RSPB calls for immediate moratorium on release of gamebirds for shooting
The RSPB is calling for an immediate moratorium on the release of game birds and wildfowl for shooting across the UK this summer and autumn.
The urgent call is for governments and the hunting industry to take a fully precautionary approach to the release of potentially infected captive birds, to limit the further spread of avian influenza in wild birds.
Powys is the most densely populated area of Wales for driven pheasant shooting and three of the five locations in Wales where avian influenza has been detected – in Welshpool, Newtown and Crickhowell, are in the county.
Across the UK, every year around 55 million pheasants and red-legged partridges and 2.6 million mallard ducks are specially reared in captivity and then released into the UK countryside to be shot for sport.
Many of these birds are imported from across Europe then held in pens to mature prior to release
The volume of released birds represents more than the total biomass of all UK native birds.
Pheasants in the UK have tested positive for Highly Pathogenic Avian Influenza (HPAI) – first in Lincolnshire in 2018 and a further thirteen times since, on three premises with commercial breeding game for release.
RSPB believes that to limit the “catastrophic impacts” of this outbreak on wild birds, the deliberate release of captive birds into the countryside must be stopped for this year.
Jeff Knott, RSPB’s Director of Policy, said: “In recent months we have witnessed an unfolding catastrophe taking place on our wild birds.
“It has been emotionally tough to witness, but we are not helpless and there are many positive actions that we can take to help them weather this storm and reduce the risk of exacerbating this crisis.
“This disease originated in poultry in Asia before passing into wild birds. It is another human pressure on beleaguered wildlife across the world and in the UK specifically.
“We must all now take responsibility and do everything we can to limit the impact in the immediate term, and to implement and fund species conservation programmes to build resilience in our wildlife for the future.”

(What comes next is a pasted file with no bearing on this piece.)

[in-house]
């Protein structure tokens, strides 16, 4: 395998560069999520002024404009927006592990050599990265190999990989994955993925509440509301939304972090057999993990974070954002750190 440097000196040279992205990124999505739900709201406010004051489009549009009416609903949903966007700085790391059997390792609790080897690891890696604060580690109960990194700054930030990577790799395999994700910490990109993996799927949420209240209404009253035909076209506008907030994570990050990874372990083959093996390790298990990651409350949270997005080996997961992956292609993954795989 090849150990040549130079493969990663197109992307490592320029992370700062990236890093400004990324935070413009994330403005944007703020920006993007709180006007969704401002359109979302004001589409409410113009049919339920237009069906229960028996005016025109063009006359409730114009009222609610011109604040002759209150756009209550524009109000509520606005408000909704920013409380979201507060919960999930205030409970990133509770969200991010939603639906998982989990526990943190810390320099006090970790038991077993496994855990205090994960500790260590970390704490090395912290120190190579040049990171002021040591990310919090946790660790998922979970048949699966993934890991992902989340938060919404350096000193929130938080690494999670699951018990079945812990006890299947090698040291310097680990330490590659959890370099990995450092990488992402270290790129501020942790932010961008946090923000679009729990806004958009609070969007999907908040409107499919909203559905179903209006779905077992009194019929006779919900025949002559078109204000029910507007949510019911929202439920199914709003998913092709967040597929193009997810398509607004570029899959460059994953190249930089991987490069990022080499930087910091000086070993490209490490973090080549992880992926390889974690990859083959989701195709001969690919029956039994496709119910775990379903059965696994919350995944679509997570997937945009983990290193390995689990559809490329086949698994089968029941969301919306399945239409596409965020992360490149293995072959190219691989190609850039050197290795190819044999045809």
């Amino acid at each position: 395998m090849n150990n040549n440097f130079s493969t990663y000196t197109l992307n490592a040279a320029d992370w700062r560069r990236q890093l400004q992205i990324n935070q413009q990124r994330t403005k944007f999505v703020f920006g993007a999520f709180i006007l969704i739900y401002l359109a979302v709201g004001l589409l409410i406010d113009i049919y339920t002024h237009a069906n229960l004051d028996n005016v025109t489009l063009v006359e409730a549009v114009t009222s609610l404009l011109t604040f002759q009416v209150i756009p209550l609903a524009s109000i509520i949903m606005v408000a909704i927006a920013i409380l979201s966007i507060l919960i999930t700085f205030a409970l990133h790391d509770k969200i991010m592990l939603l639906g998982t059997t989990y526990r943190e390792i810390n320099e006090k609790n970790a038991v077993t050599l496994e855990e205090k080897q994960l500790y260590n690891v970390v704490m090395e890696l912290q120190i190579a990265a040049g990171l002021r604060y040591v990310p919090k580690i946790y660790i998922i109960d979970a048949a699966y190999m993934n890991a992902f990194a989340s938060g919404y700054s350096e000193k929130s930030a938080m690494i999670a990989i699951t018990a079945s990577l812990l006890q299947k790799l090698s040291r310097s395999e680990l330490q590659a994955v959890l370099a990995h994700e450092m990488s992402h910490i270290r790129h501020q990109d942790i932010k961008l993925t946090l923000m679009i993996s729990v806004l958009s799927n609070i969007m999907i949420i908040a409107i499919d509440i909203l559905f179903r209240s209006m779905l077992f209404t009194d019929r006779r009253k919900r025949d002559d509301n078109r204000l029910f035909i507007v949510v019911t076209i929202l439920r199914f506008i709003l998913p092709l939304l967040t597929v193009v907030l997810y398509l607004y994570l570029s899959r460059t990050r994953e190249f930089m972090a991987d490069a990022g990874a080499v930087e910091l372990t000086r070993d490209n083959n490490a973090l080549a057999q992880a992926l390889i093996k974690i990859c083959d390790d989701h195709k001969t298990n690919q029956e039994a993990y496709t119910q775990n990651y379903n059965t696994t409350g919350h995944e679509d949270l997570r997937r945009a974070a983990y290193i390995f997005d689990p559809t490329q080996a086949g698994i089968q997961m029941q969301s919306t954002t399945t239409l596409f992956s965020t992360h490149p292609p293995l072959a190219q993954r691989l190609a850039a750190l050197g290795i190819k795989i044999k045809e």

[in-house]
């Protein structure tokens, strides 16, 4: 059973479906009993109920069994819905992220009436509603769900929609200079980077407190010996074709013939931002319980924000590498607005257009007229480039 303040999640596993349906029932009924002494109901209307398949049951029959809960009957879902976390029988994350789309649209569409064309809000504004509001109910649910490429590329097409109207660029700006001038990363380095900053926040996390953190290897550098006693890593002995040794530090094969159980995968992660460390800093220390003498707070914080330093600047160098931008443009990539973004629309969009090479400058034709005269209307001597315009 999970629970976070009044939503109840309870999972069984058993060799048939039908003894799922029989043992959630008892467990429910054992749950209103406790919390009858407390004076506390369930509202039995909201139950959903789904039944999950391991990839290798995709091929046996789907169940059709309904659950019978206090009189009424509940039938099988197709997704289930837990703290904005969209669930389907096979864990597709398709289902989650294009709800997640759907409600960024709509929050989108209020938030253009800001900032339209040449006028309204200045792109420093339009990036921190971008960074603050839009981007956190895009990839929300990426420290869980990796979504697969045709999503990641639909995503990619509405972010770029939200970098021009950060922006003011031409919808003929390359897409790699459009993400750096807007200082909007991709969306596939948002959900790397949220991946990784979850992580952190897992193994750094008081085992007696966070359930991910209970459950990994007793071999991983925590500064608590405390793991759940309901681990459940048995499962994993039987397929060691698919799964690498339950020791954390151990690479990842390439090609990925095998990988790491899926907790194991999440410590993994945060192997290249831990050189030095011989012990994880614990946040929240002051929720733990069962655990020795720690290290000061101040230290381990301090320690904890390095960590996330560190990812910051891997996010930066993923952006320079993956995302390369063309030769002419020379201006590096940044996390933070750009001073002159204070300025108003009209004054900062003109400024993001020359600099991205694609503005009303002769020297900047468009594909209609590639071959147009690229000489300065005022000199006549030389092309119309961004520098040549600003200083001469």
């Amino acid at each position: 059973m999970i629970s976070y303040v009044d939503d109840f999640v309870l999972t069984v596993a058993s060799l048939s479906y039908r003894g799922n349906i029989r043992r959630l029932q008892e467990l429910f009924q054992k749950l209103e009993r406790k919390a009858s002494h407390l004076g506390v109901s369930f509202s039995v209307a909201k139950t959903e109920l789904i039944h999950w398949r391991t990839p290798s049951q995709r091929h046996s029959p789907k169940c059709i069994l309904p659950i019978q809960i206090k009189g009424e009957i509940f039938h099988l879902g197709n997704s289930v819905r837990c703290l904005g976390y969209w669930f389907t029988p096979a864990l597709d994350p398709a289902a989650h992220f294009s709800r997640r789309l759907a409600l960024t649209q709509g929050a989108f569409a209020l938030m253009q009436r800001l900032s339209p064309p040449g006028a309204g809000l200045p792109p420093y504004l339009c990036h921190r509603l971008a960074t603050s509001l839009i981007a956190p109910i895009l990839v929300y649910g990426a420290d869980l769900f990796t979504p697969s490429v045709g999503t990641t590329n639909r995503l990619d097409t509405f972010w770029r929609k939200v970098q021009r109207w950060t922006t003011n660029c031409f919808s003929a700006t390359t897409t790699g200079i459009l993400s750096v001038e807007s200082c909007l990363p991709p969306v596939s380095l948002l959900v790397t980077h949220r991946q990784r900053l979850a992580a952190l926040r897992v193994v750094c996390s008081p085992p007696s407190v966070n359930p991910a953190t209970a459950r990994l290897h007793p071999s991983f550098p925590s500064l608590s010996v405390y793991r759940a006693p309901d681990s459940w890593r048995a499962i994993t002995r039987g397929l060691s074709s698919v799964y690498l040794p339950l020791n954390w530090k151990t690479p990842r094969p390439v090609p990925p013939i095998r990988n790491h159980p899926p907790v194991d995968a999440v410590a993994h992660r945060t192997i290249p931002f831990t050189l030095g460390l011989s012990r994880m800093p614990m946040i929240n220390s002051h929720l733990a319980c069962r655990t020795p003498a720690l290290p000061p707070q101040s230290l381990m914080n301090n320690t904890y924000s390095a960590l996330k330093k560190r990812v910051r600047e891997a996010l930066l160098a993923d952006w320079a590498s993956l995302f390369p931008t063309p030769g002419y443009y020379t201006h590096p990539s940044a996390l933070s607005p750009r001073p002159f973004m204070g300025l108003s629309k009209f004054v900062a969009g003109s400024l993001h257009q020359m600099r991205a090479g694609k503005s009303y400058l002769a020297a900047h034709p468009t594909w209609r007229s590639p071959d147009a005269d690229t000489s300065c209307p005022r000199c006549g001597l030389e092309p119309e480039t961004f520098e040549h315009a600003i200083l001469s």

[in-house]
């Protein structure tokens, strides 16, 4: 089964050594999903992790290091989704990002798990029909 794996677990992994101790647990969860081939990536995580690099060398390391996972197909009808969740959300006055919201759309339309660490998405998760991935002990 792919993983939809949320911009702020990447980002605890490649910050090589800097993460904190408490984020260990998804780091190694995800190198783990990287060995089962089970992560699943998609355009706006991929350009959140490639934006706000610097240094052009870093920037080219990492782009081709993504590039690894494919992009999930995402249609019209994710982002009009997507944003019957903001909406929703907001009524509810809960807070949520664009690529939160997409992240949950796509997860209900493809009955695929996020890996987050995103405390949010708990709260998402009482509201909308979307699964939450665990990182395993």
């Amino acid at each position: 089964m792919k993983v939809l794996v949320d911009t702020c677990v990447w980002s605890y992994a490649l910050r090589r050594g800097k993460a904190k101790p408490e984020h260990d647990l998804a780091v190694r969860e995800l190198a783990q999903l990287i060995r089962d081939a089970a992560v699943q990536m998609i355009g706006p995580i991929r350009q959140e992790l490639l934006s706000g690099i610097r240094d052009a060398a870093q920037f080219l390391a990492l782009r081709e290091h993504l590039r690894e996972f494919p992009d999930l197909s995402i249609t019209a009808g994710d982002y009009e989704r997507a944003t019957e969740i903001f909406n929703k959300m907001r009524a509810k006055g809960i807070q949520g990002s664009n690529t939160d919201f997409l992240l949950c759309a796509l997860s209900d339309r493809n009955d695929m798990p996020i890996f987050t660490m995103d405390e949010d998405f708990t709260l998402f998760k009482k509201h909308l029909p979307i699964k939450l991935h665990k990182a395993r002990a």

Although spread from pheasants to wild birds has not yet been confirmed scientifically, this route of transmission has not yet been fully investigated.
According to the UK Government’s Animal and Plant Health Agency (APHA), transmission between pheasants and wild bird is possible: multiple other pathogens and diseases have been shown proven to pass to wild birds from pheasants, often at pheasant feeding stations.
Highly Pathogenic Avian Influenza (HPAI) is currently having an unprecedented impact on wild birds in the UK.
The current outbreak is the longest and most severe ever seen and many tens, possibly hundreds of thousands of wild birds have already died.
Seabirds have been hit especially hard this summer, with both adult birds perishing and near total breeding failure of some globally important colonies.
To date this outbreak has been primarily focussed in coastal areas, but the RSPB warns that if transmission were to occur as a result of gamebird or wildfowl releases, cases could rapidly become much more widespread, especially across inland areas, amplifying what is already a catastrophe in sea and coastal birds.
Responding to the RSPB’s call for a moratorium, Glynn Evans, head of game and gundogs from the British Association for Shooting and Conservation (BASC) said: “For a national conservation charity, this political grandstanding campaign shows a fundamental lack of understanding of avian influenza, the Government’s strategies to combat it or how gamebird release is managed.
“The RSPB has failed to present a single piece of evidence to support their call and has chosen to ignore the substantial role shooting plays in the countryside.
“Shooting is worth £2 billion to the UK economy, providing the equivalent of 74,000 full-time jobs. It is a significant contributor to conservation, rural jobs and the local economy.
“This year’s outbreak of avian influenza is of serious concern and BASC and other representatives of the shooting sector have been working closely with Defra, the devolved administrations and a wide range of stakeholders to ensure all necessary actions to reduce the transmission of avian flu are taken.
“The RSPB would better serve their members by doing likewise.”
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